Craigslist Sting Operation Fails for Huntington Beach Police
Many people find Craigslist as a useful tool to provide unique services, but the Huntington Beach Police Department has recently discovered that Craiglist may have not been the best tool to use for a sting operation. According to the Orange County Register, in May of 2010, six men responded to a bogus Craigslist ad titled, “Hi wanta play with me 2nite – w4m (hb)”. The ad was placed by the Huntington Beach police to target Internet child predators.
One of the men was Gregory Ruiz Aguirre, age 53 of El Monte, whom was found guilty of three felonies including going to meet a minor for a lewd purpose. He was sentenced with five years of formal probation and any violation would incarcerate him for four years in state prison. In addition, Aguirre was to also register as a sex offender for the rest of his life.
However, the three-justice panel of the Fourth District Court of Appeal in Santa Ana recently overturned the case in favor of Aguirre. The court stated that he was entitled to a new trial because the previous court did not instruct the jury on entrapment defense. By not doing so, the case was in higher favor against Aguirre and overlooked details that provided evidence that the police officer was possibly working illegitimately.
For instance, the initial post on Craigslist did not mention that the woman who submitted the post was 13 years old. It was not until after the men had responded to the ad that the undercover police officer sent out a private message saying, “Hi im Jess, Im 13 yrs old and looking to make some $ in exchange for stuff”. Although Aguirre decided to pursue communication with the undercover police officer, he did ask for a picture of Jess, of which they sent an image of a full and attractive female.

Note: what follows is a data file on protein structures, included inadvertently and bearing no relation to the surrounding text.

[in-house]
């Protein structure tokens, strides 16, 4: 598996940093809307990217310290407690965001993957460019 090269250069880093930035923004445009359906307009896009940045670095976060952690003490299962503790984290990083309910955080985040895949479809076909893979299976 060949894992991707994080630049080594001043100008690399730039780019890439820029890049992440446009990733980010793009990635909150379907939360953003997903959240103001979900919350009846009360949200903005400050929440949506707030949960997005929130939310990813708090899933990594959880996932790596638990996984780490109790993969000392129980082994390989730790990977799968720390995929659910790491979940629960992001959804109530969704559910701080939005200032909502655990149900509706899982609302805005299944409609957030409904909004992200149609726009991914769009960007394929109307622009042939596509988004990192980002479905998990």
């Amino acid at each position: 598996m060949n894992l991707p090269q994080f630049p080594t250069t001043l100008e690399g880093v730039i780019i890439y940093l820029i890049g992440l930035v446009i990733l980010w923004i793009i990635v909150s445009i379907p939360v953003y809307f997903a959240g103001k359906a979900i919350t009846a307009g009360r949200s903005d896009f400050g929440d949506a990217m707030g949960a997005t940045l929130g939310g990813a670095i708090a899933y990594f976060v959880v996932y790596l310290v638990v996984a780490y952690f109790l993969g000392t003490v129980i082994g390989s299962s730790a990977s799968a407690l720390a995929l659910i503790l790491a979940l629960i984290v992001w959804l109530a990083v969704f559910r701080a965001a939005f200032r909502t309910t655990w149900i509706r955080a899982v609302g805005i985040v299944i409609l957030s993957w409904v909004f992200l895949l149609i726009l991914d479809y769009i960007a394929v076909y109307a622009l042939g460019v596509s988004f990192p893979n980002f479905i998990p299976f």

Thus, the justices felt that between Jess’s initiation of sexually explicit conversation and Aguirre’s denial in believing Jess was really 13, the police were luring law-abiding citizens into a trap that they would not normally be persuaded into. In result, the Orange County District Attorney’s Office is in the process of reviewing the decision and creating an action plan to carry out in the near future.
Do you feel that Aguirre was a victim of entrapment? Do you think that the police should be allowed to place fake ads to attract who they feel are criminals? Or do you think that placing these ads is definitely entrapment, any way you look at it? Please share your thoughts and comments below.
At the Law Offices of Glew & Kim, we see all clients as innocent until proven guilty, and believe in equal justice for all. If you or someone you know has been involved in a crime and needs honest, unbiased defense, please call us immediately on 714-713-4525 or use our online form for a free case analysis.
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This is not an attorney-client communication, and as such no advice is being offered in this article. Any and all communications related to the Glew & Kim Law website should be deemed and considered advertisement. This article is purely opinion, and the basis of this and any opinion was formed subject to the reporting by the actual news agencies, the information from which was used as source material.